Joke or not, it's worth pointing out that while DragonFlyBSD's approach seems to be a fairly sane hybrid; there is no reason this can't be done within FreeBSD right now.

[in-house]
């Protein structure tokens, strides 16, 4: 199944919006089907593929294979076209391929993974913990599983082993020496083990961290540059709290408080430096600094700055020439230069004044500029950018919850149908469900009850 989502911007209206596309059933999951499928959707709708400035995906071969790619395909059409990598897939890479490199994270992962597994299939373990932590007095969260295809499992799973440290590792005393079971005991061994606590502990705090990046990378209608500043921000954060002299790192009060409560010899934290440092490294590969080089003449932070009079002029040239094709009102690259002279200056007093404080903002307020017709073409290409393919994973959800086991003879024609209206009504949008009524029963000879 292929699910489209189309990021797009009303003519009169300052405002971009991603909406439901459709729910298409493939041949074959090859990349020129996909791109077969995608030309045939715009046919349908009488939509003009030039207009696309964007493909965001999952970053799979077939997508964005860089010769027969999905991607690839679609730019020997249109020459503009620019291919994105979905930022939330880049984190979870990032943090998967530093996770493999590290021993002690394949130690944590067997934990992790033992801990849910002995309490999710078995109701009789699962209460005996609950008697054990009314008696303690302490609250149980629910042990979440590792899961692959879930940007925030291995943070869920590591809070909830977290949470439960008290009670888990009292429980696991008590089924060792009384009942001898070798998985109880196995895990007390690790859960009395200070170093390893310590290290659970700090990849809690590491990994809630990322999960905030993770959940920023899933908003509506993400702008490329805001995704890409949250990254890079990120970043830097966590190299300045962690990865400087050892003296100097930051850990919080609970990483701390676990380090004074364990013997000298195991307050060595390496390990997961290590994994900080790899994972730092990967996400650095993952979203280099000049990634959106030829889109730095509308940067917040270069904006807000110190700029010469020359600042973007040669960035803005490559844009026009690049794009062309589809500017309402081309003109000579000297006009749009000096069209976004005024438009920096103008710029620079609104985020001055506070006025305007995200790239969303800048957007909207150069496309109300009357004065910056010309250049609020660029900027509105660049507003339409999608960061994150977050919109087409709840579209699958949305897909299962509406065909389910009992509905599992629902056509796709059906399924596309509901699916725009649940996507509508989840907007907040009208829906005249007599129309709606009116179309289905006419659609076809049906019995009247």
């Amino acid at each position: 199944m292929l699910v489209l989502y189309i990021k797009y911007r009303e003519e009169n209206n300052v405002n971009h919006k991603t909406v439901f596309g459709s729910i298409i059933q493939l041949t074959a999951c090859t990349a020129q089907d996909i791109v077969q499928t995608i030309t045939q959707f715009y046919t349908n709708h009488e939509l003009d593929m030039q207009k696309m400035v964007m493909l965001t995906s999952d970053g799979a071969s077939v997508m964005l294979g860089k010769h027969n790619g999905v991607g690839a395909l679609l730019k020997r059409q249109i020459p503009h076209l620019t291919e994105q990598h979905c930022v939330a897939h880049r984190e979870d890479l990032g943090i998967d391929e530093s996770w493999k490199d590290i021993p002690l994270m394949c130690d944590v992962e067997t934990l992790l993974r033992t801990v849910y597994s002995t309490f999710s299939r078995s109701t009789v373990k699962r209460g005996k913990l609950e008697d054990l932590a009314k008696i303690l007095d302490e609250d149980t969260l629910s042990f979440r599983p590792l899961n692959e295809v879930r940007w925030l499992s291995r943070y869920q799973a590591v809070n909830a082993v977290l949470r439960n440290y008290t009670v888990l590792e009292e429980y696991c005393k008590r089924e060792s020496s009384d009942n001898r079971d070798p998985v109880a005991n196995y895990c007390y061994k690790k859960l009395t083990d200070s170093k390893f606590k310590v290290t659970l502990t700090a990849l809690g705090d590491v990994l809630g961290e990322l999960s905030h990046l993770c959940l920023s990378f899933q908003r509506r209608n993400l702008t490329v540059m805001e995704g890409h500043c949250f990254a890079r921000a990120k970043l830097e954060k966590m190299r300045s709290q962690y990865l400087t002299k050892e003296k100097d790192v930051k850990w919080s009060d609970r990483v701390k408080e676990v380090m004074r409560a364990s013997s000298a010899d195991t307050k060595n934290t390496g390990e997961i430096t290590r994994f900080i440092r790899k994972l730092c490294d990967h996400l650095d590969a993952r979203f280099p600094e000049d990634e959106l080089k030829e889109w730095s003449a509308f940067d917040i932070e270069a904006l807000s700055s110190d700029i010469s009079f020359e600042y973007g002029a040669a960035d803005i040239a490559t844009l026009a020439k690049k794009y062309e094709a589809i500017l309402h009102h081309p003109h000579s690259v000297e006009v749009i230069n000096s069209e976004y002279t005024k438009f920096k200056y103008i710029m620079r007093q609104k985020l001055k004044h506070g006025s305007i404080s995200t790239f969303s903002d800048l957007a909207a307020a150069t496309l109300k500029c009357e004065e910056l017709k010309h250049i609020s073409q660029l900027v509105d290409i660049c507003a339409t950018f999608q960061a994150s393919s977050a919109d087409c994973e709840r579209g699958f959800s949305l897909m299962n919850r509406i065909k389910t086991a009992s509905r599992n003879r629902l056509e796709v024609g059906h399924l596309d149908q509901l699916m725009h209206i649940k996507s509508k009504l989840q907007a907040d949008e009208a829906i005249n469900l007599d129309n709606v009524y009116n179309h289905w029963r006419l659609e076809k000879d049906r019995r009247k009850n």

https://www.dragonflybsd.org/docs/developer/TypicalGitUsage/ Anyone can clone, but if you can't commit to the repo then you're asked to register at http://bugs.dragonflybsd.org/ and send your patch over email. DFBSD's GItub repo is just a mirror and FreeBSD has something similar available, including a "GitWorkFlow" document: https://wiki.freebsd.org/GitWorkflow So I don't see why *now* someone couldn't basically follow the same workflow if they wanted to contribute to FreeBSD; namely: * clone mirrored repo/branch from GH * make changes * create a problem report at bugs.freebsd.org * submit patches And if this is not possible, it is likely a procedural impediment and not a technical one. Cheers, Brett On Thu, Apr 2, 2015 at 10:20 AM, Samuel Cassiba <s...@cassiba.com> wrote: > Eitan, > > This being posted on April 1 sets off my BS-o-meter, but I'll bite since > it's a topic worth shaving a yak or two over. > > WARNING: there be perceptions and opinions here > > Having been ephemerally associated with FreeBSD since early 4.x, I never > really saw FreeBSD as being cathedral-like, but the barrier to entry today > feels even higher than it did 15 years ago. I view FreeBSD as being very > much bazaar-like in terms of the actual code that comprises the OS and how > it's treated, but like I must reiterate: the wall is harder to scale today. > > I appreciate the work that everyone has done over the years to bring the > project's infrastructure up to modern times, such as the work done bringing > in CI, a modern bug tracker and an honest to goodness code review tool, but > the general workflow that I learned all those years ago for getting a > change to go live *feels* more or less still the same: > - find/fix bug > - send-pr (okay... but you get the idea) > - pester a committer with the proper access > - ??? > - profit!!! > > The arbitrary nature of how commit bits have historically been allocated > have been more of a detractor than anything, making the the barrier appear > even higher than it may actually be. The general wisdom I learned was "when > you've bugged people often enough to commit your code, they'll burden you > with that ability", which is great in terms of a pure meritocracy, but > we're people and things aren't so black and white. Commit access thresholds > shouldn't be measured in SLOC. > > Yes, the meritocratic way of handling commit access has worked well enough > so far, but it has been at a cost (see FreeBSD's standing in the > mindshare/overall market, as well as number of active FreeBSD committers vs > your favorite big name Linux flavor). Access to the tools that the project > has gravitated towards can be difficult if not impossible to obtain without > a long slog through commit hell to get that sweet @FreeBSD.org spiff. > > Is a "free commit access for anyone!" approach really the answer? It feels > like going from one extreme to the other, and we all know how extremes > work. I feel that commit access should be more transparent, so that if > someone really wants to be able to push code or act as a representative of > the project, they can learn how to work towards that, instead of some > nebulous "push enough code until we get tired of committing it". > > Again, I'm pretty sure this is just a April 1 troll, but it's all worth > saying since the topic was brought up. Lowering the barrier to entry is > good, but the act of doing so mustn't come at a detriment to quality. > > > -Samuel > > On Wed, Apr 1, 2015 at 9:55 AM, Eitan Adler <li...@eitanadler.com> wrote: > > > Hi all, > > > > FreeBSD today has a significant problem of attracting new developers. > > The lack of new developers manifests itself in a dearth of driver > > support, inadequate documentation, and trailing third party packages. > > > > One of the key reasons for the lack of people is the high barrier of > > entry to joining the FreeBSD project. While every modern project uses > > git (usually hosted on github), FreeBSD uses self-hosted subversion. > > The use of git goes beyond just the choice of version control. It > > allows for workflows that FreeBSD can't even dream of. The linux > > kernel has no concept of a committer. Instead anyone can clone the > > git tree, build a kernel, and call themselves a Linux distribution. > > > > Our wiki and code review tools are in an even worse position than our > > repository. In order to contribute you need to send an email to > > clusteradm@ and hope they deem you worthy enough of access. The bug > > tracking system is in a better shape but isn't perfect: while any user > > can create an account, their privileges are limited: they can't help > > close out bad PRs, reclassify good ones, or do other generally useful > > work. > > > > To solve this problem I propose a simple solution: self-serve commit > > access. We create a web service on accounts.freebsd.org via which > > users can create themselves a freefall account. In addition to a > > freefall account, the identical username would be created for the wiki > > and phabricator, bugzilla, and any other service we might provide. > > > > This will allow us to quickly gain large number of contributors, who > > will be able to make better progress on our missing features, and > > rectify some of the drawbacks listed above. > > > > Today I hope we turn ourselves from the cathedral into a truly open > > and democratic project! > > > > > > -- > > Eitan Adler > > _______________________________________________ > > firstname.lastname@example.org mailing list > > http://lists.freebsd.org/mailman/listinfo/freebsd-current > > To unsubscribe, send any mail to " > freebsd-current-unsubscr...@freebsd.org" > > > _______________________________________________ > email@example.com mailing list > http://lists.freebsd.org/mailman/listinfo/freebsd-current > To unsubscribe, send any mail to "freebsd-current-unsubscr...@freebsd.org" > _______________________________________________ firstname.lastname@example.org mailing list http://lists.freebsd.org/mailman/listinfo/freebsd-current To unsubscribe, send any mail to "freebsd-current-unsubscr...@freebsd.org"